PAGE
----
Strong role models are important for young women and strong women are great fun to write. But what’s also important is to have secondary male characters as role models for men who are OK with strong women. A lot of my characters are beta men among alpha females.

Jennifer Strange will be Ellise Chappell’s first big role on screen – were you surprised that the part went to an up-and-coming actress? I’m often asked who I’d have play my characters in film adaptations. I always say “an incredibly talented unknown”, because if it’s a star it’s always immediately recognisable as that person playing a character. But if you have someone of immense talent, but relatively unknown, then the suspension of disbelief is much more readily attainable. Ellise is Jennifer Strange. I was delighted.

The show has a superb ensemble cast, a mix of up-and-coming actors as well as a range of stars from comedy and drama backgrounds. What was your reaction when you saw the confirmed cast list?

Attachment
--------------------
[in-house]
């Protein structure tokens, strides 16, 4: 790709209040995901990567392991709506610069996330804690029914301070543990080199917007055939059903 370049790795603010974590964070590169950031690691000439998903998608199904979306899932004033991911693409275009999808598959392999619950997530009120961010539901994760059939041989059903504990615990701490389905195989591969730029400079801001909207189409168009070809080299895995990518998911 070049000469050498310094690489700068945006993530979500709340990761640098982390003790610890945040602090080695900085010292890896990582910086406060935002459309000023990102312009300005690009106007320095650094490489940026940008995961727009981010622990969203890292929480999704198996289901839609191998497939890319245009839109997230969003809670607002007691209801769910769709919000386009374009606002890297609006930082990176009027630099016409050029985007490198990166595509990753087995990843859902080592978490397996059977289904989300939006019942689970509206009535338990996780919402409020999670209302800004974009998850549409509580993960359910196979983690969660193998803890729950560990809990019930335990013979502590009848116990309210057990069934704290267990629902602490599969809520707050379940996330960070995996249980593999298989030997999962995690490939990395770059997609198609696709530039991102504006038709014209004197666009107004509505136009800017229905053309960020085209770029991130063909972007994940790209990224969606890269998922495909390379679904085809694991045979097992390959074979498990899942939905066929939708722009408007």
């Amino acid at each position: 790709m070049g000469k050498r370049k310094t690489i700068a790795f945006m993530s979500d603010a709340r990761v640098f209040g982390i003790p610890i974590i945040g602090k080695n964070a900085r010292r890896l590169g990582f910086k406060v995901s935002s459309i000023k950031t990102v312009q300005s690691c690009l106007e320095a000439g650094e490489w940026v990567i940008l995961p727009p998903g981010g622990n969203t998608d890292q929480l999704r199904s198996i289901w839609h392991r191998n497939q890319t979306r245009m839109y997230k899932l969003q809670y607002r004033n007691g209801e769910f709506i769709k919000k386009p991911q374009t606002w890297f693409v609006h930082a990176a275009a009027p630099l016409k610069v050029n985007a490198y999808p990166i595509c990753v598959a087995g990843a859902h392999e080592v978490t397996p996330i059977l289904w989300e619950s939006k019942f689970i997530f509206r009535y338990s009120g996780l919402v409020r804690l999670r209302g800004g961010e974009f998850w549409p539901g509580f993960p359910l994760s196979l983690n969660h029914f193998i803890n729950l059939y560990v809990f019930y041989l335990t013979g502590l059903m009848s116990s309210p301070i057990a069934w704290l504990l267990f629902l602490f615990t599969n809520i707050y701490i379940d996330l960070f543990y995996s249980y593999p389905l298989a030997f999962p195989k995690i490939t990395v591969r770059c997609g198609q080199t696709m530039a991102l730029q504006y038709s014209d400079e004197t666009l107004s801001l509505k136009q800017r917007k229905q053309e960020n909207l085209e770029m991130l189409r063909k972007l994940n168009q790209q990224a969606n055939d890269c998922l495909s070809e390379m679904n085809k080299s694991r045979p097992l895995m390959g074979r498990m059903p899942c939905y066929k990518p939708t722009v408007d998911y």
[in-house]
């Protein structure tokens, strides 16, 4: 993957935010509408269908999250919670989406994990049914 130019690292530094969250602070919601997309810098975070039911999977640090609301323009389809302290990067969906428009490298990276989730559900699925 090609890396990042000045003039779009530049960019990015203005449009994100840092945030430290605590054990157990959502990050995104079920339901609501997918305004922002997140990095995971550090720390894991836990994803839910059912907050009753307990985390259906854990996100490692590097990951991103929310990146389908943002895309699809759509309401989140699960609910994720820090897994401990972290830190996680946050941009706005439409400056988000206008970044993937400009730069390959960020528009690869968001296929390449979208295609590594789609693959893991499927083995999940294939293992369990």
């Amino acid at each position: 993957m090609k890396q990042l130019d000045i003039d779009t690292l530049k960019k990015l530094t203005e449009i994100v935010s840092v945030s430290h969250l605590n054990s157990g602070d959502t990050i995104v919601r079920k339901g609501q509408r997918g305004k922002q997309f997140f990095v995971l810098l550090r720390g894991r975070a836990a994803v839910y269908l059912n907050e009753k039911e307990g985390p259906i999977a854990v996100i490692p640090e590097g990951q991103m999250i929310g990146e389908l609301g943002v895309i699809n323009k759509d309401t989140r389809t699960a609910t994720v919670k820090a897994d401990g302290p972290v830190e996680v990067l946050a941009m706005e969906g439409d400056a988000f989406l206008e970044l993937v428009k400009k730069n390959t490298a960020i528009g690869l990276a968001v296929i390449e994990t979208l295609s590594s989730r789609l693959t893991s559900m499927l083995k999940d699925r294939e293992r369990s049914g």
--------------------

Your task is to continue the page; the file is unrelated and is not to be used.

It’s very important to have that mix of new and established actors because, when you think about it, the skills in the acting profession have been handed down from elder to younger since the days of Sophocles and the Greeks in an unbroken chain. There have always been young actors and always been old actors and they’ve always talked on the set or on the stage or on the wings giving the lore and helping them progress. It’s a wonderful thing for young actors to work on a cast with literally thousands of years of acting experience. Actors always help other actors in this unbroken chain of education that’s been going on for thousands of years. It’s wonderful to see.

What part of the story are you most looking forward to seeing brought to life in the finished product?

The quarkbeast. In the book, I purposely never really describe it. But it is absolutely terrifying. Anyone who sees it, the bravest man in the world, is absolutely rooted to the floor. I’ll be very interested to see how that turns out.

quarkbeast

Images - Sky